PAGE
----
Get to Know Your Clients Inside and Out
To be successful at selling, you must be constantly on the prowl for information. What type of information? Everything and anything about your product, your company, your competition, and (most importantly) your prospect. And with the Internet just a mouse click away, you really have no excuse for not being well informed. An abundance of information is available, quite literally, at your fingertips.
All you need is the commitment to locate and internalize it. Never forget: Knowledge is power.
The most important thing to remember when you’re selling is the benefit of being able to walk in someone else’s shoes. You can’t be of any help to a prospective client with what you’re offering her until you truly understand what she needs and where she’s coming from.
So where do you begin in your quest to walk in your prospects’ shoes? Not at the shoe store. Instead, you need to do some basic research into your prospective clients, their businesses, and their goals. Start by following these tips:
Visit the business’s website and social media pages. Pay particular attention to the business’s online product catalog (if there is one), and look for press releases posted on the site so you’re up‐to‐date on the most recent news related to the business. Plus, always look for “About Us” and “Executive Summary” links on the website. The information you find there often gives you valuable insight into the management team and their backgrounds. And who knows? You may find out that you know someone who works there or that you know someone who knows someone there.
Take advantage of services such as Google alerts. Google allows you to request information posted about specific topics or companies . . . and to have those alerts sent to you via email.
Get copies of the company’s product brochures and/or catalogs. Talk with one of its customer service representatives about what the company offers. If you’re familiar with the products that your prospective client sells, you’re better able to sell her your product.
Look up past news articles on the business or its industry. If you’re familiar with what’s been happening in the industry in the past few months, you can work that information into your conversations with the people who work in it. The prospect will get the sense that you’ve done your homework about her — so you’ve probably done your homework about your own products, too. And that’s exactly the impression you want to make.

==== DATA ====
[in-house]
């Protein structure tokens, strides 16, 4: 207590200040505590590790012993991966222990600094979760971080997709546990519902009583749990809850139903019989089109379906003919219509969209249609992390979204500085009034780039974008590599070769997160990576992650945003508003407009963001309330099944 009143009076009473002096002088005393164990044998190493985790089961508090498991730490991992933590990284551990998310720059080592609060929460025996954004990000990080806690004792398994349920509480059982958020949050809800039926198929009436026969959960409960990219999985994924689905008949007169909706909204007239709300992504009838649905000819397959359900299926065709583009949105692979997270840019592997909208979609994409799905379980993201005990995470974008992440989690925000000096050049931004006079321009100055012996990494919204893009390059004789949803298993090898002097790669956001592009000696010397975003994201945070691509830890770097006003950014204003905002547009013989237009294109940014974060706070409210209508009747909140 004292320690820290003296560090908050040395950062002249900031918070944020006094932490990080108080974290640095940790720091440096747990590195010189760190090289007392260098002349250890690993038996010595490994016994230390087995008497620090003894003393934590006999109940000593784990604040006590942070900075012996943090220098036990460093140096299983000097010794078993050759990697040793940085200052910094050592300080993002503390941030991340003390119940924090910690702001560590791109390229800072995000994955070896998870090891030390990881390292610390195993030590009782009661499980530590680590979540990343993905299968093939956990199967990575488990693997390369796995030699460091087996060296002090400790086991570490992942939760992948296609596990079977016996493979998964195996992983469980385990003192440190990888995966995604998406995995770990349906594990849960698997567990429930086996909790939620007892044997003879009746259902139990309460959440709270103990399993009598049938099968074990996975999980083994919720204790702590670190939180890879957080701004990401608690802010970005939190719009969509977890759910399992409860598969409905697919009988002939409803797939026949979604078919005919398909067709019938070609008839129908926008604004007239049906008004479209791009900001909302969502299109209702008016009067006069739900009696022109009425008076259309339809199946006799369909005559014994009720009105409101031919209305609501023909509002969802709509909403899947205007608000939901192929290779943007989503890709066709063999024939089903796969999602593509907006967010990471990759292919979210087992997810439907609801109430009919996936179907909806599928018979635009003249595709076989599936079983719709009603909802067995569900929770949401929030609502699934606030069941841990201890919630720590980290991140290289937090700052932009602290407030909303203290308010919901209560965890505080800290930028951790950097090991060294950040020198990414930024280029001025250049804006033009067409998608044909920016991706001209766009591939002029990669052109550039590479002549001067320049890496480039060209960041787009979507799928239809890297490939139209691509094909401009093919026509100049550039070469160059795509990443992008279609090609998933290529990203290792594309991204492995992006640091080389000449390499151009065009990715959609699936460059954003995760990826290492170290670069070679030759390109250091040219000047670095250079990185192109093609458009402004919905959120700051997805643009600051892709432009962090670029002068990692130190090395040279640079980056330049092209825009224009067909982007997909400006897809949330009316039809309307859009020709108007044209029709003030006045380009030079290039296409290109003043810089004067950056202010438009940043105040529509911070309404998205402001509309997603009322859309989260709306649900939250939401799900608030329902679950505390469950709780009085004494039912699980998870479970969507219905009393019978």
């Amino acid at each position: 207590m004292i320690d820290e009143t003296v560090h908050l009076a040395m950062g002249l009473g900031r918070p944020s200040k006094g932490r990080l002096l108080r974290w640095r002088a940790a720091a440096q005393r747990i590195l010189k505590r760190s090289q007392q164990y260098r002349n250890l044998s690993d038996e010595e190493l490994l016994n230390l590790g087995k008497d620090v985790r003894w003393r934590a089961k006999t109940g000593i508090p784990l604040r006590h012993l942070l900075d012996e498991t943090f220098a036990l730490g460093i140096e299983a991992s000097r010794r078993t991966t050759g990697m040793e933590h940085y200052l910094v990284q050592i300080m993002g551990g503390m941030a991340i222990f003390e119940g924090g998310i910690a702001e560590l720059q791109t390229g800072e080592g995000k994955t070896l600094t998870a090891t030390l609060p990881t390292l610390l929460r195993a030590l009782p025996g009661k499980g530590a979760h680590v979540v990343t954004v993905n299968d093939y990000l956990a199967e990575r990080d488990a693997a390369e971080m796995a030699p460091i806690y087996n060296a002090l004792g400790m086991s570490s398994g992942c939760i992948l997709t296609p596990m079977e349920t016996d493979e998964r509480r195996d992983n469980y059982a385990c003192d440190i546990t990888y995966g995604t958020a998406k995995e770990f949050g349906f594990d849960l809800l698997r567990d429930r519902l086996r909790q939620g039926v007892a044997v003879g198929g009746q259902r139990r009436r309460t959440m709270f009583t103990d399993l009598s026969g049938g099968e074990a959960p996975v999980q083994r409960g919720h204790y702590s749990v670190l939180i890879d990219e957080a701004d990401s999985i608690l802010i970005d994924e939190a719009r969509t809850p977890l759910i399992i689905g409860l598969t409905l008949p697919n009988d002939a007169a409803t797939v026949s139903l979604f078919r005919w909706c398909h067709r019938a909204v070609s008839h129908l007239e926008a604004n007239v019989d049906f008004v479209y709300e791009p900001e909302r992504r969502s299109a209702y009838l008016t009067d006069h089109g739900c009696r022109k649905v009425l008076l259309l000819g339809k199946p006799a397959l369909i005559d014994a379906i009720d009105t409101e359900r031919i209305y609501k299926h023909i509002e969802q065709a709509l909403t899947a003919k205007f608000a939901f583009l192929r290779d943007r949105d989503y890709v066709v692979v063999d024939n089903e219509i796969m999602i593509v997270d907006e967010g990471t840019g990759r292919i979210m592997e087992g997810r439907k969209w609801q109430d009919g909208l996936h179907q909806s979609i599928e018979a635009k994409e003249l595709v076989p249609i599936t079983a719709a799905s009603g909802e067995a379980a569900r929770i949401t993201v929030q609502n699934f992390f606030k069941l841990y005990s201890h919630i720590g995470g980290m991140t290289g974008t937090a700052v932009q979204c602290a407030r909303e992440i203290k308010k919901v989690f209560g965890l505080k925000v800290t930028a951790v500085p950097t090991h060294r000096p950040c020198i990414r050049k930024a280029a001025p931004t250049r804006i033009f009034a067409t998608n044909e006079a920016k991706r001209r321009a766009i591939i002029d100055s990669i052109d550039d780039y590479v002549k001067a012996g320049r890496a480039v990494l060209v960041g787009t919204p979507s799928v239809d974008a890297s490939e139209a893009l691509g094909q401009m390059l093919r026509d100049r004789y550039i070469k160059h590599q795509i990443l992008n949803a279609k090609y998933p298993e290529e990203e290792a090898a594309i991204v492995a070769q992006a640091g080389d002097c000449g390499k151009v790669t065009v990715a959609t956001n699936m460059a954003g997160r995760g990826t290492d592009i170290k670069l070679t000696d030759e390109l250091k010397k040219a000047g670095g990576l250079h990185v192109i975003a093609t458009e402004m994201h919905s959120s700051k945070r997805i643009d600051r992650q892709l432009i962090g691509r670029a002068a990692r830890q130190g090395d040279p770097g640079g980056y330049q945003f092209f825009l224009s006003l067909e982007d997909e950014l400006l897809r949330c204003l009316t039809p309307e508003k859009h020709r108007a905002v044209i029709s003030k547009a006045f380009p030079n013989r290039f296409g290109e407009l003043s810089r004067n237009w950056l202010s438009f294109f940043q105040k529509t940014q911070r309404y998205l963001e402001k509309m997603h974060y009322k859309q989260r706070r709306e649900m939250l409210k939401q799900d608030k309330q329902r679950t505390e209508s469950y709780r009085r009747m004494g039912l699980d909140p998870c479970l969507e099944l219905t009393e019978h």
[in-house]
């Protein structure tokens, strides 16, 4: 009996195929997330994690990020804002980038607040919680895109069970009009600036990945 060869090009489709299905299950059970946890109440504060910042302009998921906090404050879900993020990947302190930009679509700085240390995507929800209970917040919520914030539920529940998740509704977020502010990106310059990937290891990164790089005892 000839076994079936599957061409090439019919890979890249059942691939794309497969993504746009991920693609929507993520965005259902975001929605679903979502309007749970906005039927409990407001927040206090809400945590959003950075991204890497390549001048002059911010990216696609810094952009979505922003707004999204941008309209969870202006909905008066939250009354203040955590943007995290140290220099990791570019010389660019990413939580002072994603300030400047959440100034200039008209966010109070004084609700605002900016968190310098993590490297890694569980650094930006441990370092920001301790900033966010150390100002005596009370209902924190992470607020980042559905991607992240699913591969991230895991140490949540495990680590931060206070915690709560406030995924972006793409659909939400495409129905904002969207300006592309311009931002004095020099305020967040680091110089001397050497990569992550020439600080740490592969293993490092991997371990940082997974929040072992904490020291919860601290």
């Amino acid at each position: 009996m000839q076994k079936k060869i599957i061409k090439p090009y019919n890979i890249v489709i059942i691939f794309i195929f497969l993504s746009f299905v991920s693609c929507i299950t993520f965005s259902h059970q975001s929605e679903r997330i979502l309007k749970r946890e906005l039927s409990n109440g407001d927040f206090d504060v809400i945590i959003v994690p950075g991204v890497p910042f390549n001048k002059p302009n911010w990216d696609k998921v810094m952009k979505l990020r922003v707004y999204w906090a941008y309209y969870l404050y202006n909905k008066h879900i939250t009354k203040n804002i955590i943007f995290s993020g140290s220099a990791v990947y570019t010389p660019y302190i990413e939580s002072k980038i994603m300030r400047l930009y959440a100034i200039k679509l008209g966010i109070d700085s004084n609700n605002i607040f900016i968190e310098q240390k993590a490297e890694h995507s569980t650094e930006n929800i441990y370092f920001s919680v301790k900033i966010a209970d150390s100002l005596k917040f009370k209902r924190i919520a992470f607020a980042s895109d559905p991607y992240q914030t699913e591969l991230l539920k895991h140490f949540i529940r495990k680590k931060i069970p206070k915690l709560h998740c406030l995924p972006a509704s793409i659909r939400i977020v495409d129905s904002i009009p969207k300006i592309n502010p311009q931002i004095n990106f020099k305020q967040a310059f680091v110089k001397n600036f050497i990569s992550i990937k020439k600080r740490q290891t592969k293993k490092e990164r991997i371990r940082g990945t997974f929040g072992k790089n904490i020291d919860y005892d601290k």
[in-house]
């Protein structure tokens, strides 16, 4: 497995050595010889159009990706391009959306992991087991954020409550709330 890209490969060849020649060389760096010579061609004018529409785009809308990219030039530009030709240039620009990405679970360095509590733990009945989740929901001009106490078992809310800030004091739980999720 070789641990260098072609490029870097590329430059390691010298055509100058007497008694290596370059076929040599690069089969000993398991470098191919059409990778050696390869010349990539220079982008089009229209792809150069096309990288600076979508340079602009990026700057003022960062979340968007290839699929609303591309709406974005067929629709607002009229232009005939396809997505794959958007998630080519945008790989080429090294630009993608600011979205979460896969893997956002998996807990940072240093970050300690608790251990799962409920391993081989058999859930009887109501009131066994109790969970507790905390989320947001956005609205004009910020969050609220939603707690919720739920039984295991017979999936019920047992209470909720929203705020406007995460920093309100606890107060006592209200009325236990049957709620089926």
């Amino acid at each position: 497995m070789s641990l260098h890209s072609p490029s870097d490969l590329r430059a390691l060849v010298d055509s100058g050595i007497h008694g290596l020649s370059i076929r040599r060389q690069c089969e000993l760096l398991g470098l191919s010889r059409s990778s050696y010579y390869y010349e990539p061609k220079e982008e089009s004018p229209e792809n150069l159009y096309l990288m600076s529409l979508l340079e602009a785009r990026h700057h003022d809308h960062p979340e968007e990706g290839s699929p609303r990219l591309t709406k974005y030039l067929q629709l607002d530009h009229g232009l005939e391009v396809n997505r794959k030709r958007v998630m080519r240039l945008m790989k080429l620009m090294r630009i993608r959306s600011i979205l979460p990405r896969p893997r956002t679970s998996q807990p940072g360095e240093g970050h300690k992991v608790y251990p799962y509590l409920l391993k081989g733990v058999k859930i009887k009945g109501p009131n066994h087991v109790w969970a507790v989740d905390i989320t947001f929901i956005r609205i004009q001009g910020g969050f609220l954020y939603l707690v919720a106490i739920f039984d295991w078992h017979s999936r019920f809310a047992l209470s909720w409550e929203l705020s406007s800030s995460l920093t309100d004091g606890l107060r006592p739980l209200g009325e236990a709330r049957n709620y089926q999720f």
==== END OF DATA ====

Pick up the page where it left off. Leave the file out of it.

Check out the business’s financial report, if it’s available. Get the names of the company president and other key people — and find out how to pronounce and spell their names. For the pronunciation, simply call the company and ask the receptionist for that information.
If your prospective clients are individuals or families (the consumer sale), you need to gather information in a less formal manner. If you’re learning about someone by referral, ask as many questions about her as you can without seeming overly zealous or intrusive.
You can certainly ask for her contact information, including where she lives, how the referrer knows her (through their kids’ school, church, another social venue, and so on), and what brought these folks to mind. It could very well be that the last time these people spoke, the subject of getting a new car or having the house painted came up.
Leave no paperwork or link on a prospect unturned when you do your research. Your legwork will pay handsome dividends in the long run. Knowledge is power when it’s properly applied. And you should always apply that philosophy to research that helps you sell.
Although doing your research and gathering information about your prospective clients is essential, knowing when you have enough information is often difficult. In the end, it’s up to you, of course. When you think you know enough to get the job done and make the sale, you’ve probably researched enough. If a question comes up during your presentation that you don’t know the answer to, and if what you don’t know may hurt your chances of closing the sale, then you don’t know enough. Experience will tell you how much you need to prepare, but you’re better off erring on the side of preparing too much than not preparing enough.